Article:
Are there any legal issues with an employee supervising and or participating in performance evaluation of another equal co-worker?

UPDATED: Oct 1, 2022

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Are there any legal issues with an employee supervising and or participating in performance evaluation of another equal co-worker?

I am a state employee in Arkansas. I have a question concerning co-workers participating in performance evaluations of other equal rank or pay grade employees. Originally, I worked with Arkansas corrections, and was taught in a training class that employees are not allowed to supervise other equal co-workers, or sign time sheets or leave forms or participate in performance evaluations. I now work with Human Services, and it is a normal routine for workers to complete second party reviews on equal co-workers which are used in part for the performance evaluation. This could adversely affect the employees ability to receive bonuses or raises, and may even cause the co-worker to be placed on probation or be terminated. Why would one state agency say this is a no no while another agency makes this part of the normal routine? Is this legal? Thank you.

Asked on June 24, 2018 under Employment Labor Law, Arkansas


SJZ, Member, New York Bar / FreeAdvice Contributing Attorney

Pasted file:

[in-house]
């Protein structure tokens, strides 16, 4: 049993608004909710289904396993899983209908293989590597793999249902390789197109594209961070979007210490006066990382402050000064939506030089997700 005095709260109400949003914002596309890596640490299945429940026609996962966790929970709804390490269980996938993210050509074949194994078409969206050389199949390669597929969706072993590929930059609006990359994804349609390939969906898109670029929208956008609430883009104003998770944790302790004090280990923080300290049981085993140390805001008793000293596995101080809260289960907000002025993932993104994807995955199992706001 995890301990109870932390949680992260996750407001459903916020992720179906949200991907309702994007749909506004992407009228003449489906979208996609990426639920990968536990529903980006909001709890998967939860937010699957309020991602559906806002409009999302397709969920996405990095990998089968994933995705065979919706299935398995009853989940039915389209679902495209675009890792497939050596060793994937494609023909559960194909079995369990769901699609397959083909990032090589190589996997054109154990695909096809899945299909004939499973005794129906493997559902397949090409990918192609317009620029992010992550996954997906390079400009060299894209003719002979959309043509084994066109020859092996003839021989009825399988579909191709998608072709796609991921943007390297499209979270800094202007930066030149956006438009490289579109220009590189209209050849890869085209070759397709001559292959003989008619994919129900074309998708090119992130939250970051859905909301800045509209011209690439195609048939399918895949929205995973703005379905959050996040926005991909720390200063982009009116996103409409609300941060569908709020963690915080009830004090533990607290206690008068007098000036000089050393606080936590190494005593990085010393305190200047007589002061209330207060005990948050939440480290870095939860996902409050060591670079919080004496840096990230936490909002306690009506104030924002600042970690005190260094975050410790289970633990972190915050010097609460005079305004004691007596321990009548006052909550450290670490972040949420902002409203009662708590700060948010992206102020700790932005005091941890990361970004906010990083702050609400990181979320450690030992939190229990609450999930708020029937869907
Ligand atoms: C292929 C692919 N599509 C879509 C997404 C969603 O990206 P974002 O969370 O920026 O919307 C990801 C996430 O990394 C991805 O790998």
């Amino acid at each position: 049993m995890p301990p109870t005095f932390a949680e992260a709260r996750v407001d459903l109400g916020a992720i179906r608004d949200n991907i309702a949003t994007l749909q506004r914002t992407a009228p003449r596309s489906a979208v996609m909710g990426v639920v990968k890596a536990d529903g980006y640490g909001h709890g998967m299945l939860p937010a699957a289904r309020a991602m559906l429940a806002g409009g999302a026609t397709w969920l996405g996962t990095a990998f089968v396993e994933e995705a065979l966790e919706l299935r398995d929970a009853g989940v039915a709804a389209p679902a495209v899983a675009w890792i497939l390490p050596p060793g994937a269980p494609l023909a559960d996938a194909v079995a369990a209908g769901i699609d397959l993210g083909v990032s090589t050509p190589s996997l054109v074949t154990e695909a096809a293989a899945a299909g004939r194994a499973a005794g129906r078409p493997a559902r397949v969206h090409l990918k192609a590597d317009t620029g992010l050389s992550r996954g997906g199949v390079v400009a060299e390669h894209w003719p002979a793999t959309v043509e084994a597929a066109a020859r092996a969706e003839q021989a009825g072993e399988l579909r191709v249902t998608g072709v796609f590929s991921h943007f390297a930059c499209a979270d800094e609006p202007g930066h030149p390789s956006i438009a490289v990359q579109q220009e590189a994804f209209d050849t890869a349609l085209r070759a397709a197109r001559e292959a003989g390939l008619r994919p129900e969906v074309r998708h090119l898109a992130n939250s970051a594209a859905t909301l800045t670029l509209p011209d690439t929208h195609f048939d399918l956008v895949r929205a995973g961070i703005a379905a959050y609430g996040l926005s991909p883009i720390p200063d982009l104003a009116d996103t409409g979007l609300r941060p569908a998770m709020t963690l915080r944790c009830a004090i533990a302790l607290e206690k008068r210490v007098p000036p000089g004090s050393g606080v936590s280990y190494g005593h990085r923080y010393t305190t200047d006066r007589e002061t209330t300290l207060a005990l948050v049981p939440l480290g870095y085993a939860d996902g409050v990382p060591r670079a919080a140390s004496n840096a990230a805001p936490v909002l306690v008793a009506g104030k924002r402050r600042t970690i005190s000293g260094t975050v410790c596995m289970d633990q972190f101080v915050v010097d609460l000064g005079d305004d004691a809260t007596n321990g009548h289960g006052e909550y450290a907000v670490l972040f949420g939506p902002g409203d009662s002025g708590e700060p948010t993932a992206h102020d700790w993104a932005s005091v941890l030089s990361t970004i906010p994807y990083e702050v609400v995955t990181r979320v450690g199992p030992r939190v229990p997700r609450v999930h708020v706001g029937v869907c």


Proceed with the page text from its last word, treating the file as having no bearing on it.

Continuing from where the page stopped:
Answered 4 years ago | Contributor

It is perfectly legal: any employer may set up any review process it likes, and reviews incorporating feedback from co-workers, while not the most common way to do things, are not unheard of either. As to why one agency would do this and another not, there are two possible reasons:
1) They (or their managers/supervisors/etc.) have different theories about how to manage--again, any employer may run things in its own business/department/agency however it likes, and there are many different management theories.
2) IF there is a union contract covering employees in one place but not the other, the employer would have to follow any terms of that contract in regards to performance reviews.

IMPORTANT NOTICE: The Answer(s) provided above are for general information only. The attorney providing the answer was not serving as the attorney for the person submitting the question or in any attorney-client relationship with such person. Laws may vary from state to state, and sometimes change. Tiny variations in the facts, or a fact not set forth in a question, often can change a legal outcome or an attorney's conclusion. Although has verified the attorney was admitted to practice law in at least one jurisdiction, he or she may not be authorized to practice law in the jurisdiction referred to in the question, nor is he or she necessarily experienced in the area of the law involved. Unlike the information in the Answer(s) above, upon which you should NOT rely, for personal advice you can rely upon we suggest you retain an attorney to represent you.

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